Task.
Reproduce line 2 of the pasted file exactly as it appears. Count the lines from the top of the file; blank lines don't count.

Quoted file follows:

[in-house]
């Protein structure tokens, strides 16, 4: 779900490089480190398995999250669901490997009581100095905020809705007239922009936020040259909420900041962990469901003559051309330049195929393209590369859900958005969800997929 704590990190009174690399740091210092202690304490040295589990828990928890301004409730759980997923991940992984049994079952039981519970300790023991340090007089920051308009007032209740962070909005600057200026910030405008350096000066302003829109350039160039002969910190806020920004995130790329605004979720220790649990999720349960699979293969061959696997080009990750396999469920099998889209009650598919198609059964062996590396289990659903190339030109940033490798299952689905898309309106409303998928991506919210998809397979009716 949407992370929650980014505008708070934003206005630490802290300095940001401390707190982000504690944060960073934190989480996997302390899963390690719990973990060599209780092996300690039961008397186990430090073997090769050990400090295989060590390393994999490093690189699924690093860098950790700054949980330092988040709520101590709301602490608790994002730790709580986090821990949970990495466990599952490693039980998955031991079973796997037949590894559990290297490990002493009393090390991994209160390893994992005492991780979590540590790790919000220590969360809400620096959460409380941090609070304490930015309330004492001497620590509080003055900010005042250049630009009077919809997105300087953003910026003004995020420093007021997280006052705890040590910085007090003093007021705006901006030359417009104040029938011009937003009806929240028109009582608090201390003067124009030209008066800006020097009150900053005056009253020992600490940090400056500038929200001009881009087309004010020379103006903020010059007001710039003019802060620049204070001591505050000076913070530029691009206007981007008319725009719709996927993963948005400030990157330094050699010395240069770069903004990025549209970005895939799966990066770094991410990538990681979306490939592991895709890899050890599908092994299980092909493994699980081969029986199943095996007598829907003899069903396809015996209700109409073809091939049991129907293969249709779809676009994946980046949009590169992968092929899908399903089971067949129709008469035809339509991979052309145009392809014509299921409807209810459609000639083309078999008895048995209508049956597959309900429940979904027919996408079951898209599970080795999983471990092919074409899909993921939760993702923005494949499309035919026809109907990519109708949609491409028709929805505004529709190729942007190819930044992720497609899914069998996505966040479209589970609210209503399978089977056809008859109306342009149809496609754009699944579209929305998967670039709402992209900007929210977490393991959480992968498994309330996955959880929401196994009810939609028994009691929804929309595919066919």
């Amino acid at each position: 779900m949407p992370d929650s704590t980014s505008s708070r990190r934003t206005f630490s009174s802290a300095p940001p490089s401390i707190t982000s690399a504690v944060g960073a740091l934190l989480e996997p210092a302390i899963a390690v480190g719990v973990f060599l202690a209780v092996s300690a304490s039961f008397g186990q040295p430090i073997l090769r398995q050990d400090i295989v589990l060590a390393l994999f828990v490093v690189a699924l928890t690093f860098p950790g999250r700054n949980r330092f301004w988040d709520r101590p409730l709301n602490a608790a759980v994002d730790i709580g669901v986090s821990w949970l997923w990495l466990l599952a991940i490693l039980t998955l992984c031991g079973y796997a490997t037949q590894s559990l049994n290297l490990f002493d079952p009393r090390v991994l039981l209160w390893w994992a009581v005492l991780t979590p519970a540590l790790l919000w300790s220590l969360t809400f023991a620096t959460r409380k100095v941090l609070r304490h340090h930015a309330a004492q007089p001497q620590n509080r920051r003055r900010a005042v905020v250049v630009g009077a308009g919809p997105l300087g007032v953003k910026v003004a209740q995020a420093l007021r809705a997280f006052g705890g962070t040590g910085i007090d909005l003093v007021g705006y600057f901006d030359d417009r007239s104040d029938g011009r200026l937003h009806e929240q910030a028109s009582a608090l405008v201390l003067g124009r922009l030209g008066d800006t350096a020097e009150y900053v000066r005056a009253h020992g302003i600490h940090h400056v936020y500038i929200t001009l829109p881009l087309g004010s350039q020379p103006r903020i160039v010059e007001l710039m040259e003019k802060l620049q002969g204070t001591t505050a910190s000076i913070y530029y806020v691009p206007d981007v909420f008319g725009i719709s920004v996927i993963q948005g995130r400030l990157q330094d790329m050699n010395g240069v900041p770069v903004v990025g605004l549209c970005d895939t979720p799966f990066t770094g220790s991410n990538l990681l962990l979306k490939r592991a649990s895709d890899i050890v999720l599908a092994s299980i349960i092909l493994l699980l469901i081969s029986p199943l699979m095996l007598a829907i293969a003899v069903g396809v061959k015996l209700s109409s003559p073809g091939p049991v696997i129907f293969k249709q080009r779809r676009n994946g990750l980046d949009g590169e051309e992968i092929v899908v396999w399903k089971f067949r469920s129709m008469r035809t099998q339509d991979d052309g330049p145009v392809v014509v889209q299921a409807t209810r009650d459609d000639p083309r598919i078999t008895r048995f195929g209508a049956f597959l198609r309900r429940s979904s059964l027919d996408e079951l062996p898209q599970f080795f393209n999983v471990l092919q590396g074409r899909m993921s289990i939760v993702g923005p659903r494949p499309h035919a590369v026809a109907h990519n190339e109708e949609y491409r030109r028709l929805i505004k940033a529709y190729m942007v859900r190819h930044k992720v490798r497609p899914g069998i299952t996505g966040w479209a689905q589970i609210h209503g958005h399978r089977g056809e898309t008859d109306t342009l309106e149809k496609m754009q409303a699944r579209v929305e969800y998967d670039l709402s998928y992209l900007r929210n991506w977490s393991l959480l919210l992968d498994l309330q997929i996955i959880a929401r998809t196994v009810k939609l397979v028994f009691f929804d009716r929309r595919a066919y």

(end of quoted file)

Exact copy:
């Protein structure tokens, strides 16, 4: 779900490089480190398995999250669901490997009581100095905020809705007239922009936020040259909420900041962990469901003559051309330049195929393209590369859900958005969800997929 704590990190009174690399740091210092202690304490040295589990828990928890301004409730759980997923991940992984049994079952039981519970300790023991340090007089920051308009007032209740962070909005600057200026910030405008350096000066302003829109350039160039002969910190806020920004995130790329605004979720220790649990999720349960699979293969061959696997080009990750396999469920099998889209009650598919198609059964062996590396289990659903190339030109940033490798299952689905898309309106409303998928991506919210998809397979009716 949407992370929650980014505008708070934003206005630490802290300095940001401390707190982000504690944060960073934190989480996997302390899963390690719990973990060599209780092996300690039961008397186990430090073997090769050990400090295989060590390393994999490093690189699924690093860098950790700054949980330092988040709520101590709301602490608790994002730790709580986090821990949970990495466990599952490693039980998955031991079973796997037949590894559990290297490990002493009393090390991994209160390893994992005492991780979590540590790790919000220590969360809400620096959460409380941090609070304490930015309330004492001497620590509080003055900010005042250049630009009077919809997105300087953003910026003004995020420093007021997280006052705890040590910085007090003093007021705006901006030359417009104040029938011009937003009806929240028109009582608090201390003067124009030209008066800006020097009150900053005056009253020992600490940090400056500038929200001009881009087309004010020379103006903020010059007001710039003019802060620049204070001591505050000076913070530029691009206007981007008319725009719709996927993963948005400030990157330094050699010395240069770069903004990025549209970005895939799966990066770094991410990538990681979306490939592991895709890899050890599908092994299980092909493994699980081969029986199943095996007598829907003899069903396809015996209700109409073809091939049991129907293969249709779809676009994946980046949009590169992968092929899908399903089971067949129709008469035809339509991979052309145009392809014509299921409807209810459609000639083309078999008895048995209508049956597959309900429940979904027919996408079951898209599970080795999983471990092919074409899909993921939760993702923005494949499309035919026809109907990519109708949609491409028709929805505004529709190729942007190819930044992720497609899914069998996505966040479209589970609210209503399978089977056809008859109306342009149809496609754009699944579209929305998967670039709402992209900007929210977490393991959480992968498994309330996955959880929401196994009810939609028994009691929804929309595919066919």